Columnists > Voices

Shame on us

Christians in America know very little about serious giving

Issue: "Ghost busting," Aug. 24, 2002

ALARM BELLS ARE RINGING. EVER MORE LOUDLY and more ominously throughout the nonprofit world, warning buzzers are sounding a grim caution: Charitable giving is in a perilous dip.

The worst reports are coming from secular situations. In a report on major foundations, The Wall Street Journal notes that several have cut back their giving by 50 percent. "I haven't been hit as badly as the World Trade Center," billionaire Ted Turner told the Journal, "but there's a little smoke coming out of my ears." With his stock in AOL Time Warner Inc. off by 75 percent over the last year, he decided to spread one $250 million charitable pledge to seven years instead of just five.

And some corporations that for years have matched the charitable gifts of their employees have now ended that practice.

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But Christian ministries and other religious charitable organizations have hardly been immune. I checked in last week with watchdog groups like the Evangelical Council for Financial Accountability and Wall Watchers. Both said that the picture is blurry. There's even some evidence that the emotional zingers of last year's 9/11 provided a stimulus to giving in some quarters. But a falloff in gifts to giants like Focus on the Family, Prison Fellowship, and others has forced cutbacks in staff and operations, and delays in programs previously scheduled to be underway by now. Many local churches say contributions have fallen over the last 12 months. While WORLD magazine no longer seeks charitable gifts, its related publishing ministries for children and World Journalism Institute have watched giving trail off during the same period.

But 9/11 is no longer considered the big factor. The three-year slide in the stock market has now become the bogeyman. Because so much major giving in recent years has come from folks riding an always-up investment escalator, many of those same people now seem at a loss as to how to do their "giving." Others, just not getting the raise this year they were accustomed to, aren't sure they can keep up with their already modest pledges.

Shame on us all!

Not that there's anything at all wrong with giving appreciated stock to your favorite charity. It would be dumb not to do so. But for a donor to think about that as serious or sacrificial giving is pretty self-serving. And especially for a Christian, who has been taught by Jesus what sacrifice is all about, to rely on tax technicalities to call himself generous-that misses the whole point, and may also miss the blessing God intends for really committed givers.

For the evidence is loud and clear that all apart from 9/11, and all apart from a puny stock market, Christians in America know very little about serious giving. The problem didn't hit us last September, and it didn't come via Enron or WorldCom. The problem lies deep in our own stingy hearts.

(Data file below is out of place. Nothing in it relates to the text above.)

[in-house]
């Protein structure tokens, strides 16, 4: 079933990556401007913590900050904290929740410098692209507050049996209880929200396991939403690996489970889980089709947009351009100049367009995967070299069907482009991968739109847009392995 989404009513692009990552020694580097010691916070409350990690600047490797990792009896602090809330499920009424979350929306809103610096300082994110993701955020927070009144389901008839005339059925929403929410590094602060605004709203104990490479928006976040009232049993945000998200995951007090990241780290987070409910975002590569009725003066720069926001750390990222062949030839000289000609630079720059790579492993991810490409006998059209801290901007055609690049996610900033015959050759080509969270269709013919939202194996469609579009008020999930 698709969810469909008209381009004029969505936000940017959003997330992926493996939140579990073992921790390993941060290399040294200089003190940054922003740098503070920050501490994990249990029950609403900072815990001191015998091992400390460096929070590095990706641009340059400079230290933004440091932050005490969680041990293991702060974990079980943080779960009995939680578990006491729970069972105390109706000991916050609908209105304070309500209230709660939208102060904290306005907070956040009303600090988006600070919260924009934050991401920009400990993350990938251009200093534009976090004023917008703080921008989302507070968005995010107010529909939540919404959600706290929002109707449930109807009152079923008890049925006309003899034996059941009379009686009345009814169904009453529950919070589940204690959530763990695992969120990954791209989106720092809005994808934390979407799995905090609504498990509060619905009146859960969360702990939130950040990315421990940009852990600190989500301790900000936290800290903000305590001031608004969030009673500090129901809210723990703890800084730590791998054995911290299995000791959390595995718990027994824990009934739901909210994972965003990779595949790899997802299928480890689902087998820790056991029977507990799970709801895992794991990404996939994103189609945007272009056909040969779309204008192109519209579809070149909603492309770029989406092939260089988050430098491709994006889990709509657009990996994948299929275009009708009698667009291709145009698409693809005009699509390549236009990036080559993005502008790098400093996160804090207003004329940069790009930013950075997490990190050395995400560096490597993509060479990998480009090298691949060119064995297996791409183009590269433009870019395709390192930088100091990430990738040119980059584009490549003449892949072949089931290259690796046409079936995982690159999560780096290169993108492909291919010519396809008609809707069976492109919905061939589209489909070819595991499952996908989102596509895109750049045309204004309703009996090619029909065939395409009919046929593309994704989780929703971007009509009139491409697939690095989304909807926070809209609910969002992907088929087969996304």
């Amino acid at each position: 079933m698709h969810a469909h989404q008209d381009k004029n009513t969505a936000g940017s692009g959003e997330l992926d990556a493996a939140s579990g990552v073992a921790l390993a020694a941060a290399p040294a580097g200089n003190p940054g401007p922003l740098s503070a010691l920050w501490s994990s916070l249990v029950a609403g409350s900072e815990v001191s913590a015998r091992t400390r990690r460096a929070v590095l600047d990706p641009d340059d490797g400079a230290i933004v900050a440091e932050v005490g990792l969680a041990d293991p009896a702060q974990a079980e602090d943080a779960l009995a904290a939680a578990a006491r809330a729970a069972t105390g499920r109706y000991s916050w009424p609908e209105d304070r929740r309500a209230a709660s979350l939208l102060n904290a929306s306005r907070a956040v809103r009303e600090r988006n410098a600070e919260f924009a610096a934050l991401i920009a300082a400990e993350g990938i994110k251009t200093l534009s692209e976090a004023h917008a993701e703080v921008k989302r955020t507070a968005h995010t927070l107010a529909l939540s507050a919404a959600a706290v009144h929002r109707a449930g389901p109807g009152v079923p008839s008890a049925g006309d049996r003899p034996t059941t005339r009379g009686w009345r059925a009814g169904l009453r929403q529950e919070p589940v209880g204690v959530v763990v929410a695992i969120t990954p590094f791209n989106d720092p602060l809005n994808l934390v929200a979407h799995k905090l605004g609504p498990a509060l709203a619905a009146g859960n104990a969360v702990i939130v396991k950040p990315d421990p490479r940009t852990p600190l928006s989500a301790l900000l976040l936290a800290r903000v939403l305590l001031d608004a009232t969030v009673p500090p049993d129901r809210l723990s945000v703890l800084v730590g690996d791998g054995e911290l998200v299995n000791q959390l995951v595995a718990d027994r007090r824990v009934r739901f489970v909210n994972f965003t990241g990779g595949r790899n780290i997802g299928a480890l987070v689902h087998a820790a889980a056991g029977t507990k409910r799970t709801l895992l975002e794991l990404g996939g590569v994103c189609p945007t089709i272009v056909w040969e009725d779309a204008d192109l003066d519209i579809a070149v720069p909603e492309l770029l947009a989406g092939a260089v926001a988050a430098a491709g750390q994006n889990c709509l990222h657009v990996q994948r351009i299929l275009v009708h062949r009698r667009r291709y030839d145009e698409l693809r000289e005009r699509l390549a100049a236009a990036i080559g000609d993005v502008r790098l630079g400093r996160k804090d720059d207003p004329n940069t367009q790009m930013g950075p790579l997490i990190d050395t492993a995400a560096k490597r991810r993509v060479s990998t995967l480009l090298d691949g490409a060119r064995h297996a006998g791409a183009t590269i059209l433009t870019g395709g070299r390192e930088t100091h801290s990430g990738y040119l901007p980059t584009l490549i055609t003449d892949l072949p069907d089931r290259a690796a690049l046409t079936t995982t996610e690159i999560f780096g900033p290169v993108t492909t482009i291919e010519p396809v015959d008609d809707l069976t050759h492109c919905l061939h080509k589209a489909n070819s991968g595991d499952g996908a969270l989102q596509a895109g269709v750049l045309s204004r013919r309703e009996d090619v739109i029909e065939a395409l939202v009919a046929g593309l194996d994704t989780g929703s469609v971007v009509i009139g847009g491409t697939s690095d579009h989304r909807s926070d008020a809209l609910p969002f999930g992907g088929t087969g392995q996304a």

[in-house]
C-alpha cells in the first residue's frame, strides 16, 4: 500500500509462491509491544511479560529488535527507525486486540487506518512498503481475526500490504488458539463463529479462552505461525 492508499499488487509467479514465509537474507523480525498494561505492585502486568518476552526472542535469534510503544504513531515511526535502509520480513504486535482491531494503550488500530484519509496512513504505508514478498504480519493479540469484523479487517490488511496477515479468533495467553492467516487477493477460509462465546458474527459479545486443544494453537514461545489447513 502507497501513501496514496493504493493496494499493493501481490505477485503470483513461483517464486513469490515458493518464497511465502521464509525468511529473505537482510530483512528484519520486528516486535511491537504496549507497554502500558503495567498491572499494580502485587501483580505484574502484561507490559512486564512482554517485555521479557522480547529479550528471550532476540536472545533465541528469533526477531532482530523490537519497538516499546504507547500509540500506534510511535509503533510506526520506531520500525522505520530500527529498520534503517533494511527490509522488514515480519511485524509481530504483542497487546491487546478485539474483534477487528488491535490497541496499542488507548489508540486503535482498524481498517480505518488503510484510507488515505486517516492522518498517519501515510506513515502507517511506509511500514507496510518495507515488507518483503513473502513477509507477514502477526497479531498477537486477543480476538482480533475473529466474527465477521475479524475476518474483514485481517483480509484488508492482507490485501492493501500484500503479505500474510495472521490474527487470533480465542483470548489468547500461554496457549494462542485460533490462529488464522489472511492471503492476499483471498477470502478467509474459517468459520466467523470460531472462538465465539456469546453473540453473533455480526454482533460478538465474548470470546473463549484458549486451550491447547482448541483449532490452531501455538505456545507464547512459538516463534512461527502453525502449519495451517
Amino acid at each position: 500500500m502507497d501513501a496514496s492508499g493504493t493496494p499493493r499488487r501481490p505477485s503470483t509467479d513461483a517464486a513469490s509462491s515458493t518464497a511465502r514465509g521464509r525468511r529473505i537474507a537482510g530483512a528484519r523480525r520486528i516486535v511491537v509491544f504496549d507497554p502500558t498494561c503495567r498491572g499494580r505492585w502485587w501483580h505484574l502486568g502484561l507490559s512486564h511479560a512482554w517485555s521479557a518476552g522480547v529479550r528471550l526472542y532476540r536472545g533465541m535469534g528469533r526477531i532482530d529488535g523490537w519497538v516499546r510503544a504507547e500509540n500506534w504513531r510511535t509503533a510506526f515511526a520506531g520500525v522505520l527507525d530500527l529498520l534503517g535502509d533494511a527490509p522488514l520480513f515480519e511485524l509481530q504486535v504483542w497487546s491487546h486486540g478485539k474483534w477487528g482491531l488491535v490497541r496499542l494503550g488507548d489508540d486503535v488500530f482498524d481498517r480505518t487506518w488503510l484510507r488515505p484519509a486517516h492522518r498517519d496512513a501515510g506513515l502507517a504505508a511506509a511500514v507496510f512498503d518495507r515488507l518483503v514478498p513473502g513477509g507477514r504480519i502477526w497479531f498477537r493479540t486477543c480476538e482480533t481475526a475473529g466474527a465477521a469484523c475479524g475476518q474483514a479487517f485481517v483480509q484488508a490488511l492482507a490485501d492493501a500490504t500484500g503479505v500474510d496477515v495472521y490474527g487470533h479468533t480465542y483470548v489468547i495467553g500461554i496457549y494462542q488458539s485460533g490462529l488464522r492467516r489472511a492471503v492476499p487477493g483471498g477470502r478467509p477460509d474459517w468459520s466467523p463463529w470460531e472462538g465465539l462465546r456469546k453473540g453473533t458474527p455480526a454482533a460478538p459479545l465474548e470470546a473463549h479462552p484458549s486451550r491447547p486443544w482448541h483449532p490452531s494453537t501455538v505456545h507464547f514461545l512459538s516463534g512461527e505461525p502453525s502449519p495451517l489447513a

Here is the story as reported by Empty Tomb, a research group based in Champaign, Ill.: "Protestant denominations have published data on an ongoing basis throughout the century. In 1916, Protestants were giving 2.9 percent of their incomes to their churches. In 1933, the depth of the Great Depression, it was 3.2 percent. In 1955, just after affluence began springing up through our culture, it was still 3.2 percent. By 1999, when Americans were overall much richer, after taxes and inflation, than in the Great Depression, Protestants were giving 2.6 percent of their incomes to their churches."

Catholics should point no fingers. Charitable giving experts generally regard Catholic church giving, on a per capita basis, to lag a bit behind Protestants. And evangelicals should take no false comfort. Their records may be better, but only fractionally, than mainline Protestants.

Here's the biggest zinger of all: America's poor are regularly more generous than America's rich-if you look at their giving as a percentage of their income.

The evidence is overwhelming: We Americans are by no means the generous, giving people we like to imagine. We are instead a pretty miserly lot. Most evangelical Christians in America could double their giving and still fall short of the tithe God instructed His people in the Old Testament to consider the starting point of their giving.

But think for a minute what that doubling of our giving might accomplish! God has made us such a profoundly affluent society, and such a wealthy people, that we could flood our churches and schools and welfare ministries and parachurch agencies with a largesse they never dreamed of-and most of us would still not be living up to the modest standard God set for the primitive people of Malachi's time.

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